It’s like a vicious circle. You need to show growth so that you can increase your ARR and be eligible for the next round of funding. Each new acquisition deepens the cash-flow trough and increases the chances of you running out of money.

The -ve cash flow is the price you pay to fuel your growth in the SaaS business.

It’s a delicate balance between growth and a negative cash-flow situation. You need to watch your cash flow like a hawk so that you get growth and do not die in the process.

Challenge 5: Time is currency

The activities in a SaaS startup are very important to be timed just right. SaaS valuations apart from other things are highly dependent on the growth rate of the business. This means time is a currency and should be spent with caution.

There is a lot of discussion around understanding the stages of a SaaS startup.

David Skok explained it very well in his blog

If you jump too early from one stage to the other you may end up losing a lot of time and money focusing on the wrong problems. Alternatively, if you start too late you will lose valuable time and hence miss the growth rate metrics required to raise your next round.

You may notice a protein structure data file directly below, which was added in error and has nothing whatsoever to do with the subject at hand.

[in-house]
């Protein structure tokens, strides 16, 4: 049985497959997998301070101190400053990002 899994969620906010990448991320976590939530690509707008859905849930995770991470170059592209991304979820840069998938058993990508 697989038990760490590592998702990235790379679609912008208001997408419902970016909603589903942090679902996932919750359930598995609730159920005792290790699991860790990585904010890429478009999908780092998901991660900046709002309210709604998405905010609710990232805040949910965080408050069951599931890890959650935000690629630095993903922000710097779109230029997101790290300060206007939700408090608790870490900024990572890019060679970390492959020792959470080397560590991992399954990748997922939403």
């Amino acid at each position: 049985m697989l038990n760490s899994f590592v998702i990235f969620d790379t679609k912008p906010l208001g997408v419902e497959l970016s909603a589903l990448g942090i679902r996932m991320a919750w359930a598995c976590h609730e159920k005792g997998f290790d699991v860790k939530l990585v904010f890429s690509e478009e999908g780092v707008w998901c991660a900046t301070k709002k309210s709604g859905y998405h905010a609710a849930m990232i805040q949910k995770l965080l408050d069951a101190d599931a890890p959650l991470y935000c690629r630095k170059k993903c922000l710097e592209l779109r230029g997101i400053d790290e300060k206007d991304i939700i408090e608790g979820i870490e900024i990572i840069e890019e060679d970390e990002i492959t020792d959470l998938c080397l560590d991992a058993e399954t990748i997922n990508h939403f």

This becomes even more important post the PMF stage. Planning and tracking every move of the business becomes the highlight of the founder’s life to keep the business on the right track.

I have just scraped the surface of the above challenges and I am still working on solving these for my business at ZapScale. The challenges may feel daunting but then what is life without a challenge anyway.


Author profile image
Mausmi Ambastha

Mausmi Ambastha is a 2X SaaS founder who built, scaled, and sold her first SaaS start-up ThreadSol in 2019. Mausmi is now building ZapScale, a customer success platform to make CS 10x easier for SaaS.

Popular from Customer Success Strategy

Quality Content,

Straight To Your Inbox!

Subscribe for the latest blogs, podcasts, webinars, and events!

Write a Blog

If you have experience in CS and

a flair for writing, we’d love to

feature you.

Write to us on